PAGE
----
The Cavern – Part 15

The creatures fur was fully gone and in it’s stead a strange shiny scaliness. It was bigger and tougher looking. I didn’t have time to think as I dashed forward but my weapon just glanced off of the armour and I skittered wide, I turned back in time to see it closing in on the other woman who was crippled from dropping the crate of tins on herself, we were not trained soldiers non of us where, though I as a child of the council had had many defence classes and the such like. I swung the stick bringing it in contact with the creatures head, the jolt of impact jarred me so painfully that I staggered back whilst it was only shuffled slightly to the side.

I thought I was about to loose the first of the fifteen in my care but the woman picked up the crate once more and with her large girth threw it at the monstrosity. It smashed into the thing causing it to loose it’s balance, a sickening crack made me think that perhaps it’s chest had caved in. I swore as I saw it push the crate off of itself and begin to rise again.

Yellow blood, thick and gelatinous from a puncture wound, oozed. The corner of the crate had done it work but it still kept on as if nothing had happened. Screaming the woman – Anchor (for I was only just remembering their names) began scoping tins that had rolled around her feet, chucking them at the reanimate. I removed the climbing knife from my belt and rushed forward, I’m not sure I really thought of a plan as such there wasn’t a blinding flash of an idea just a vague shape of something and I didn’t really know what was until I jumped on the things back. I hugged on tight trying not be thrown off, I had one arm wrapped around it’s throat but that was doing nothing with the armour plating, I reached round with the knife and plunged it into it’s eye socket, I felt the resistance of the blade and then the sleek smooth sensation as it slide into the softer flesh of the orb and then it snicked on bone.

I didn’t process any of this at the time, it would occur to me in shuddering moments through the next few days. Anchor broke the creatures teeth by ramming a tin in it. I dropped inelegantly from its back as it staggered around the injuries becoming too much for it. It toppled over comically, straight backwards, I felt the hysteria rising within me once more.

We were both manically giggling when the others finally came round the corner from the head quarters container – in truth the fight must have taken moments but it had felt like a very long time and a flash of a second at the same time.

Once we had calmed down we performed the right and sat Anchor down to check her mangled foot, it wasn’t as bad as it could have been as she had been wearing relatively sturdy shoes,

Then we all ferried crates of tins into our container until we had a wall of food. The others had found lighting and bedding when they returned and one of them was desperately trying to get a flood damaged generator working. I was I confess surprised by all the things we had been able to salvage.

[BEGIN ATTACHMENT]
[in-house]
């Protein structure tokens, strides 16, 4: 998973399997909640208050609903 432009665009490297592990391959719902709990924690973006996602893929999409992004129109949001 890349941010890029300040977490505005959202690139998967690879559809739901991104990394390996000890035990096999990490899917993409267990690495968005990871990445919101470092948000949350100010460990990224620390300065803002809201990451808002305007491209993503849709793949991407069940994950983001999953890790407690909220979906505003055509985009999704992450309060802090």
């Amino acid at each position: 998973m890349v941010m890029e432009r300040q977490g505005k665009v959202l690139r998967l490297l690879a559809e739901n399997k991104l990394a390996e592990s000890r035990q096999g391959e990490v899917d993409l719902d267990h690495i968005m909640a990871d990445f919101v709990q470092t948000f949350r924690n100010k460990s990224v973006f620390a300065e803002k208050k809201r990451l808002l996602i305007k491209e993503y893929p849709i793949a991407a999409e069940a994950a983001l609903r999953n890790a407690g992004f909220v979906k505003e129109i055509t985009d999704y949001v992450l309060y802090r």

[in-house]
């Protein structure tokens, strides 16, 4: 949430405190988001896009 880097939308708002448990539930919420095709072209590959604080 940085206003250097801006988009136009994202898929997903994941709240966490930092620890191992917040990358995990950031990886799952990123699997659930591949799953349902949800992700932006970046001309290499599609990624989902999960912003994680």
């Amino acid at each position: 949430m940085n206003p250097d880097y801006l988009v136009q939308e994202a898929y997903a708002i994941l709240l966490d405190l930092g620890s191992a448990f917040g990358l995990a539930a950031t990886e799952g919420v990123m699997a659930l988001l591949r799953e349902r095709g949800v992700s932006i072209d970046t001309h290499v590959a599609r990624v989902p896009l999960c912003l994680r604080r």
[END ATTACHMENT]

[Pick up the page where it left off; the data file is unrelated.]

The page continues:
I was desperately trying to clean my climbing knife when my lecturer and the others returned with a few canisters of water – not as much as I would have expected.

‘We lost two canisters,’ he shrugged seemingly out of sorts.

‘We had to fight two! TWO!’ cried on of the larger males of the group.

‘At the same time,’ squeaked the thin pale weeper. I nodded mutely, they seemed energised but I know there was only a matter of time before one of us was killed and then what? How would they react to that?

‘Well done,’ I managed and then stood and looked at the edge of the lamp light – I wasn’t sure but I thought that perhaps there was movement out there.

‘I think we should get in and rest whilst we can,’ my lecturer nodded and I followed them in with one last glance around and there just coming into the lamp light was a jerking figure, an arm jutting at a strange angle from it’s side. I shut and bolted the door and killed the outside light, what remained of intelligence in the reanimates? Animals soon worked out that bins meant food, that signs of people meant food – surely we were living on borrowed time.

I did not say anything but rather instructed the preparation of food, it was a strange mix we had as the tins were what ever we had chanced upon first. No one complained and we ate in companionable silence. We were all pretty tired but I took first shift on look out. I doused the lights as gentle and not so gentle snores filled the air. We were safe for the time being but we would need to make some sort of trap door in the container so we could check from the top if we had the all clear – as it stood as soon as we were all rested and fed we would have to open the doors to the dark cavern beyond and just hope there was not a horde out there awaiting us.

I sat and planned – there were other containers to bust open and I needed to see exactly how much water there was and the trap door and then of course we would need to work out the best plan for getting us out of here. I swallowed nervously – we had to get.

The medic had made stim to drink but it was rationed to those who were sitting up doing the watch – I sipped my gratefully and awaited my lecturer, he nodded at me and sat down with his fresh stim some hours later and I gratefully slipped into his now vacant covers to sleep. Sleep didn’t come as readily as I had hoped but eventually I was drifting and a deep fatigue seemed to consume me.

Posted: Sunday, January 19th, 2014 @ 9:56 am
Categories: Series, The Cavern.
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